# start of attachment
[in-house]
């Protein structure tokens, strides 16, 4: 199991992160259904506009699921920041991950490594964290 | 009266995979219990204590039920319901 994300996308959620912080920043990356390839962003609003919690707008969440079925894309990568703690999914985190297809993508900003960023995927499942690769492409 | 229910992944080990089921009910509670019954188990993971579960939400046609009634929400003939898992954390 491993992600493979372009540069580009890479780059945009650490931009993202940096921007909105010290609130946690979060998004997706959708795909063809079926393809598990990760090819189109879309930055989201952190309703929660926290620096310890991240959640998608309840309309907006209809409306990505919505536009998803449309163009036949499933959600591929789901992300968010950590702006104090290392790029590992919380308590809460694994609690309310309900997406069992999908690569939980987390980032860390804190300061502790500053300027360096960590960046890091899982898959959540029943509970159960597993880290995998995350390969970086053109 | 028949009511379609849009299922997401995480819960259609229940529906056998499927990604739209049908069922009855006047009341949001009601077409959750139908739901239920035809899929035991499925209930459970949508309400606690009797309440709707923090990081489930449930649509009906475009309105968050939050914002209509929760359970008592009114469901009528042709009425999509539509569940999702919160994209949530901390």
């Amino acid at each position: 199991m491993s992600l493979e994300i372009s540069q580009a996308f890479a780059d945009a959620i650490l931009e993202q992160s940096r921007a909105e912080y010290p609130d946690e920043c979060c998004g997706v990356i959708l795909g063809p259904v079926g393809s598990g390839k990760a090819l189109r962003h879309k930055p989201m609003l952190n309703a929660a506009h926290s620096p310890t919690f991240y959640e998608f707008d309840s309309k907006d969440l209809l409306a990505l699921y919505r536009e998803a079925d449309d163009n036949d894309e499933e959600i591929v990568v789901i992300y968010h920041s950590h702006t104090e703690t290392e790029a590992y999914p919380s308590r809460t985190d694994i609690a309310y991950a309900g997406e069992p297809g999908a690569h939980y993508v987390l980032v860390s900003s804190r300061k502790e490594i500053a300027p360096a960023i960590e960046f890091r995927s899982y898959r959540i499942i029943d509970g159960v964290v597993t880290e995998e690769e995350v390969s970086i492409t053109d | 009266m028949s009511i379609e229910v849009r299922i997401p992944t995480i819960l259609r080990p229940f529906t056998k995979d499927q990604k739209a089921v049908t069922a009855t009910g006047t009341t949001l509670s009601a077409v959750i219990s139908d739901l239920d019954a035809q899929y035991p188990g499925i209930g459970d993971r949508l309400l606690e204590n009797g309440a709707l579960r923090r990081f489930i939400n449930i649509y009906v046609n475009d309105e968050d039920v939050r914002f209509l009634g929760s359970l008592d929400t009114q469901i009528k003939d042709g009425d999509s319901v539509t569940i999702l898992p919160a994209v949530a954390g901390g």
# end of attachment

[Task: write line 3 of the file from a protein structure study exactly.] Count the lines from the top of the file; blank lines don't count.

């Amino acid at each position: 199991m491993s992600l493979e994300i372009s540069q580009a996308f890479a780059d945009a959620i650490l931009e993202q992160s940096r921007a909105e912080y010290p609130d946690e920043c979060c998004g997706v990356i959708l795909g063809p259904v079926g393809s598990g390839k990760a090819l189109r962003h879309k930055p989201m609003l952190n309703a929660a506009h926290s620096p310890t919690f991240y959640e998608f707008d309840s309309k907006d969440l209809l409306a990505l699921y919505r536009e998803a079925d449309d163009n036949d894309e499933e959600i591929v990568v789901i992300y968010h920041s950590h702006t104090e703690t290392e790029a590992y999914p919380s308590r809460t985190d694994i609690a309310y991950a309900g997406e069992p297809g999908a690569h939980y993508v987390l980032v860390s900003s804190r300061k502790e490594i500053a300027p360096a960023i960590e960046f890091r995927s899982y898959r959540i499942i029943d509970g159960v964290v597993t880290e995998e690769e995350v390969s970086i492409t053109d | 009266m028949s009511i379609e229910v849009r299922i997401p992944t995480i819960l259609r080990p229940f529906t056998k995979d499927q990604k739209a089921v049908t069922a009855t009910g006047t009341t949001l509670s009601a077409v959750i219990s139908d739901l239920d019954a035809q899929y035991p188990g499925i209930g459970d993971r949508l309400l606690e204590n009797g309440a709707l579960r923090r990081f489930i939400n449930i649509y009906v046609n475009d309105e968050d039920v939050r914002f209509l009634g929760s359970l008592d929400t009114q469901i009528k003939d042709g009425d999509s319901v539509t569940i999702l898992p919160a994209v949530a954390g901390g």